Wow, do you mind my asking what school you go to? It sounds a little like Liberty or Pensacola.
I’ll give you a little background before I start in… my husband and I met at a conservative Christian (ring-by-spring) college in 2005. I was 18, he was 22. By October, we were very much "twitterpated" and went to our parents asking permission to date. They said no, not yet. Well, we pretty much did date (without going on dates, just hanging out CONSTANTLY and exclusively) until Thanksgiving/Christmas time when our parents gave their consent. We made the decision in March 2006 to transfer to a different Christian school, and made tentative plans to marry in June 2007. We got to the new place, which was a lot more restrictive in its policies. We had to make the effort to be aboveboard in the way we interacted physically, because we were always in public. At the same time, the new school offered my husband a deal that if he lived in the dorms for the rest of college (no married housing), they would handle his tuition. So we made the decision to put off marriage until graduation, which occurred in December 2008.
So there are some similarities in our situations, I think. Our roadblocks to marriage were circumstances, yours are more family oriented. What I’d like to share with you from our experience is that we feel our marriage is that much richer and better for the waiting we did and the excellent counselling we received in the waiting period. We also have SO much less to worry about with only my student loans coming due now. If we had married quickly, we would have struggled with going to school while married, having more expenses/loans to pay off, and not having as solid of a base in our relationship. Honestly, the first 6 months to a year of any relationship is the lovey-dovey phase — sure there are problems, we had LOTS of fights our first year. But if you changed who you were or did things you wouldn’t do normally for a relationship, it starts to wear off. You can’t keep it up and you revert back to everyday people instead of fairytale lovers.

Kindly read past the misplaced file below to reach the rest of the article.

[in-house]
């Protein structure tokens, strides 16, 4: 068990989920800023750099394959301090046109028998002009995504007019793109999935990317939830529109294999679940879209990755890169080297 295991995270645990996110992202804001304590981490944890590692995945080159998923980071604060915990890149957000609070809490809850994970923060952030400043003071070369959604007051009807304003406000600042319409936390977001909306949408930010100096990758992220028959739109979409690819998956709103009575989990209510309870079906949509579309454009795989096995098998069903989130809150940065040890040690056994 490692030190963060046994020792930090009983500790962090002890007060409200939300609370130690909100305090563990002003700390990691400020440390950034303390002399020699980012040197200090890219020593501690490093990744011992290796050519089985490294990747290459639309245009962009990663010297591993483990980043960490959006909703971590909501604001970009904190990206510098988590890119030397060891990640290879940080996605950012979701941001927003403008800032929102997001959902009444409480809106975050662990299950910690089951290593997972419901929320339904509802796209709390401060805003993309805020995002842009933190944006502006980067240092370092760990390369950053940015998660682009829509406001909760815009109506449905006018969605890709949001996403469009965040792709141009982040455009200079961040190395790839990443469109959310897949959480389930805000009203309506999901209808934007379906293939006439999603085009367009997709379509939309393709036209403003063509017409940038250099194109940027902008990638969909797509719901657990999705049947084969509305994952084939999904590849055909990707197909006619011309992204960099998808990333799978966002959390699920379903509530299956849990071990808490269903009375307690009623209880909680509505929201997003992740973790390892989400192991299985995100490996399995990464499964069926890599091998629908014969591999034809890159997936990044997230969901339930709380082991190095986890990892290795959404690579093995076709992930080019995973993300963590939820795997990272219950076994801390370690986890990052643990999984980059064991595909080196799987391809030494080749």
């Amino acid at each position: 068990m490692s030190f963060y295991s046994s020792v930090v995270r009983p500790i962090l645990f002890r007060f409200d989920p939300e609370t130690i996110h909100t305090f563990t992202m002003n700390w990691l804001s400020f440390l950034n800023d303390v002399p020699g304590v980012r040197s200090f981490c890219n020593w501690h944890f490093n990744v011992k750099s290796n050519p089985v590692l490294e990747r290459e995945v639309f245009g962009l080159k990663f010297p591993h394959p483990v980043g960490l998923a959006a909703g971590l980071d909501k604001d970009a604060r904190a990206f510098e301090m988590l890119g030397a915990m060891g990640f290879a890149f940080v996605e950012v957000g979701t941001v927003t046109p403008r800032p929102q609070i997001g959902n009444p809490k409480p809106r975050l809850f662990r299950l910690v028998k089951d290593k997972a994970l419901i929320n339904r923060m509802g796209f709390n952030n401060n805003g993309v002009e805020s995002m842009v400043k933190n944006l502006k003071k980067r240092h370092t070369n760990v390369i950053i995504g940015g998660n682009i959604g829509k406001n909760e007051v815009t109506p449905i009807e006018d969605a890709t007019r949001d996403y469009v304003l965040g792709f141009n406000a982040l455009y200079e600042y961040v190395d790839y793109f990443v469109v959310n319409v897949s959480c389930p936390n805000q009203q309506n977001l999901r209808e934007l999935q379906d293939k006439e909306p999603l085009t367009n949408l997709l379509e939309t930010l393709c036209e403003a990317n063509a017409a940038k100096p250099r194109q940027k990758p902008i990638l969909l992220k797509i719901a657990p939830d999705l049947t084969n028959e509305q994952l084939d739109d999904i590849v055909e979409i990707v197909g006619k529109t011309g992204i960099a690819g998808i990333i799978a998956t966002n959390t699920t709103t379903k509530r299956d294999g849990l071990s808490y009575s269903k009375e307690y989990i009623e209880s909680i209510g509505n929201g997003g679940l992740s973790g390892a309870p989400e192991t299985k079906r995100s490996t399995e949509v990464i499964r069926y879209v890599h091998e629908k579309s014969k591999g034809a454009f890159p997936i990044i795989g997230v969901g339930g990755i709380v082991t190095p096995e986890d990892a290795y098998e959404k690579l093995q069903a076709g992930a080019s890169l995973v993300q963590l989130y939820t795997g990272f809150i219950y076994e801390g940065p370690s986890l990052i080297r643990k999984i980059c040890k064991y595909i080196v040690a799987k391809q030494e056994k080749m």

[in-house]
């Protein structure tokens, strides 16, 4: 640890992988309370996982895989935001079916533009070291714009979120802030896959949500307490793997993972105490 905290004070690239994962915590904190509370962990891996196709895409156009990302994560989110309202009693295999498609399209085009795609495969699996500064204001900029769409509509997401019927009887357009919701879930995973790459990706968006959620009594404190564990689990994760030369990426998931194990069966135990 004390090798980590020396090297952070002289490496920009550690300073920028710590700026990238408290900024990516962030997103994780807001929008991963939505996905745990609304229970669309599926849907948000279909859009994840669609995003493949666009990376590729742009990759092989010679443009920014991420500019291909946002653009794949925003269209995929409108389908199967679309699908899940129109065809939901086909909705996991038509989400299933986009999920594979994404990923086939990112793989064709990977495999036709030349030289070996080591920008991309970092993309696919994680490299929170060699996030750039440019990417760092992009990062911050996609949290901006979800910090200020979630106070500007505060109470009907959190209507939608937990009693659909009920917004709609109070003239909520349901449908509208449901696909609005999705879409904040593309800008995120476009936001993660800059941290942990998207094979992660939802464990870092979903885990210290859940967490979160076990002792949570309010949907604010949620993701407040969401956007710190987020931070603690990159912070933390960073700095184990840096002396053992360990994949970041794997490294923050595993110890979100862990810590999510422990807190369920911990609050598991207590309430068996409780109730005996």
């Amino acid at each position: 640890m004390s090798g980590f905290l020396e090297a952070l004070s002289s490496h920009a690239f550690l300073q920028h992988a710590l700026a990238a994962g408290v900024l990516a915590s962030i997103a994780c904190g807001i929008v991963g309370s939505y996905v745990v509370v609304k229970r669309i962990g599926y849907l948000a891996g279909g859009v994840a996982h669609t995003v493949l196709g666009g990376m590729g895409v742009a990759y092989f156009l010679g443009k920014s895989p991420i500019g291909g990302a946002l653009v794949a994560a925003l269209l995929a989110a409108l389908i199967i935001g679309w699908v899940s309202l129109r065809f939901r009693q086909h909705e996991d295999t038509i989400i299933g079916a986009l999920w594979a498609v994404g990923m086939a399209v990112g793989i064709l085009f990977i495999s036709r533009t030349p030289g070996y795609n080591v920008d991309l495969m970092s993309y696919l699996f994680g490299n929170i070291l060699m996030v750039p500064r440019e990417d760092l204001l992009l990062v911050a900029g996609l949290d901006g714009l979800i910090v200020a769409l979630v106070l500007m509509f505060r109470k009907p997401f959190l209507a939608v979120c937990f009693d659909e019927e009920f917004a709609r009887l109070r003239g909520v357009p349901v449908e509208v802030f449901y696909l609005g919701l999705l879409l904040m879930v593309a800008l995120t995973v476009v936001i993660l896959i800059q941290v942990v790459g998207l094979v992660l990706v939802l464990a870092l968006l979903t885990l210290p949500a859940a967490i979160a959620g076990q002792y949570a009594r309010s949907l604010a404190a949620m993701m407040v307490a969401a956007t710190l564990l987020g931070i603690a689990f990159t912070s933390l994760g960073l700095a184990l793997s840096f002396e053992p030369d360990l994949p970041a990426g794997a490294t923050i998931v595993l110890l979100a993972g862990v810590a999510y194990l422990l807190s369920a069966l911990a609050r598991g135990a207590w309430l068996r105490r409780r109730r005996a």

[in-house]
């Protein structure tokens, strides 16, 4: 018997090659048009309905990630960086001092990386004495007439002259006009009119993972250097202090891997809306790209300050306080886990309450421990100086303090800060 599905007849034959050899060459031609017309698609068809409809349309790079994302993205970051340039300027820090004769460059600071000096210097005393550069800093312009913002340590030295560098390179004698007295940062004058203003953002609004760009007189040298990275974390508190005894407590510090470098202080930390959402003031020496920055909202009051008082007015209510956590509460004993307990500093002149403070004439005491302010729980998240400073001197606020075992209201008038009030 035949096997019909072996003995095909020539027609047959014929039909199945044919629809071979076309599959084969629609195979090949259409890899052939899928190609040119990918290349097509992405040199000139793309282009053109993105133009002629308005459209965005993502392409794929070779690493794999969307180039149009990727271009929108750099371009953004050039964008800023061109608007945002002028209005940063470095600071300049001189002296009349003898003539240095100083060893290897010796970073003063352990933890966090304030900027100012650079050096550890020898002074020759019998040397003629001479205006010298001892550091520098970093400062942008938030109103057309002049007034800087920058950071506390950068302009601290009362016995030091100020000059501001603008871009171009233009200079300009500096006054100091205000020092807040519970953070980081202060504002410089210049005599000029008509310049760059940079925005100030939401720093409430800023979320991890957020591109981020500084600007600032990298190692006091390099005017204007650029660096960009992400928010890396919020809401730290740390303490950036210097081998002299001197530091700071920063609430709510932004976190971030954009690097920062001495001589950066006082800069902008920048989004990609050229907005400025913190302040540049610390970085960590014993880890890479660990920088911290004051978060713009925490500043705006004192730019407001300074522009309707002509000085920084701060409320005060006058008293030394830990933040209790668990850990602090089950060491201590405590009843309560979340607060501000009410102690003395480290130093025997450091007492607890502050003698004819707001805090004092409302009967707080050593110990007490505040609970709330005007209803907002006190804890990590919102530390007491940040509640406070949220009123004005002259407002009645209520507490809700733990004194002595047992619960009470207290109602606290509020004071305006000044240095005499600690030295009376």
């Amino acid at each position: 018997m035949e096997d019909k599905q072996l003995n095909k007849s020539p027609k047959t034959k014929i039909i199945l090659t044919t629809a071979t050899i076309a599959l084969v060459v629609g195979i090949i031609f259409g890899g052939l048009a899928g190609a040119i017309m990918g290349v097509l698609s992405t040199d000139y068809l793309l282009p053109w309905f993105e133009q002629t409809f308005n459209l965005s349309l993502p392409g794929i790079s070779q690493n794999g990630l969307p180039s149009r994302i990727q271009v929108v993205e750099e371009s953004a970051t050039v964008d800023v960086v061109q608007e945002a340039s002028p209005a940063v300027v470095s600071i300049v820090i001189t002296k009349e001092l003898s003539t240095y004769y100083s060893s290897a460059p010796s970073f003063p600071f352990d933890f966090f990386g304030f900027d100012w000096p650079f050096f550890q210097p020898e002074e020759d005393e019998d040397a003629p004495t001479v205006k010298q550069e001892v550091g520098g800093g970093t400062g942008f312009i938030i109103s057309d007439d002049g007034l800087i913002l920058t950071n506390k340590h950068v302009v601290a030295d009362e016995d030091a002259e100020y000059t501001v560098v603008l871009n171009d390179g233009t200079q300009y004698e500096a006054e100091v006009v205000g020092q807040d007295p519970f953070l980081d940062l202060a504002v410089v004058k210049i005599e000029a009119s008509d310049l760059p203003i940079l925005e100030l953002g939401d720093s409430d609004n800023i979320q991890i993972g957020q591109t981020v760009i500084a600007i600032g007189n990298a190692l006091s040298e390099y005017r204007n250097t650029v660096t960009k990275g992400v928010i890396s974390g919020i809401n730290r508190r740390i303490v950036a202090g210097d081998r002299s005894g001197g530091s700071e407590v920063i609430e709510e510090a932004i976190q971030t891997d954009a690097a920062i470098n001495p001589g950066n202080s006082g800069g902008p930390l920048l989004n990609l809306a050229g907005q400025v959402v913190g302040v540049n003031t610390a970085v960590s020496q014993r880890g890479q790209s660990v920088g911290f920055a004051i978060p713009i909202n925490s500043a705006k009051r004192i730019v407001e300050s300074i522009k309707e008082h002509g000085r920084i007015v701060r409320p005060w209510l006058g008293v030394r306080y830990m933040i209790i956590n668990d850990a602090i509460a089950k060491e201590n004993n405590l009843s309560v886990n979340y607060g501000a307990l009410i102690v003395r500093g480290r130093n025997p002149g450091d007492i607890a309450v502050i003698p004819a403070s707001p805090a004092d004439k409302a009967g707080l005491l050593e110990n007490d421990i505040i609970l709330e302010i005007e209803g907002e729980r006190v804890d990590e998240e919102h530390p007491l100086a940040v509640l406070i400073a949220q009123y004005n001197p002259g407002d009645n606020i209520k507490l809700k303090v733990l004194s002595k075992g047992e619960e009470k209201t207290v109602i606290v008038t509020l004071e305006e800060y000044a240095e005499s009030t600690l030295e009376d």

So I’d say, within reason and working with your unique situation, consider letting your challenges and delays rub some of that newly-in-love sheen off. Take advantage of your parents willingness to pay for school as long as you can, and realize that you can’t have it all… even if they wanted you to get married sooner, I think it’s somewhat childish to expect them to continue paying for the education of a married child — you make that new family and everything they choose to give to you from that point on is a gift, not an obligation or duty.
As to your school, I feel you on that. Keep your chin up and know that what you do is best for your relationship. We got a lot of pressure ourselves, in school and from other Christian resources (don’t read Boundless webzine if you hate get married now pressure) that good Christians get married after knowing each other for a year. Anything after that is obviously temptation to sin. We actually had a school administrator speculate to my husband on what we were doing in private if I put my head on his shoulder in church! Don’t give anyone reason to doubt you (ie, don’t move in together), and when people ask you can always give them the pat little "We feel it’s God’s will for us to move slowly in our relationship" or "Jacob worked for Rachel for seven years." 🙂
Sorry to write a book, but I’ve been there and I know it’s tough. Hang in there!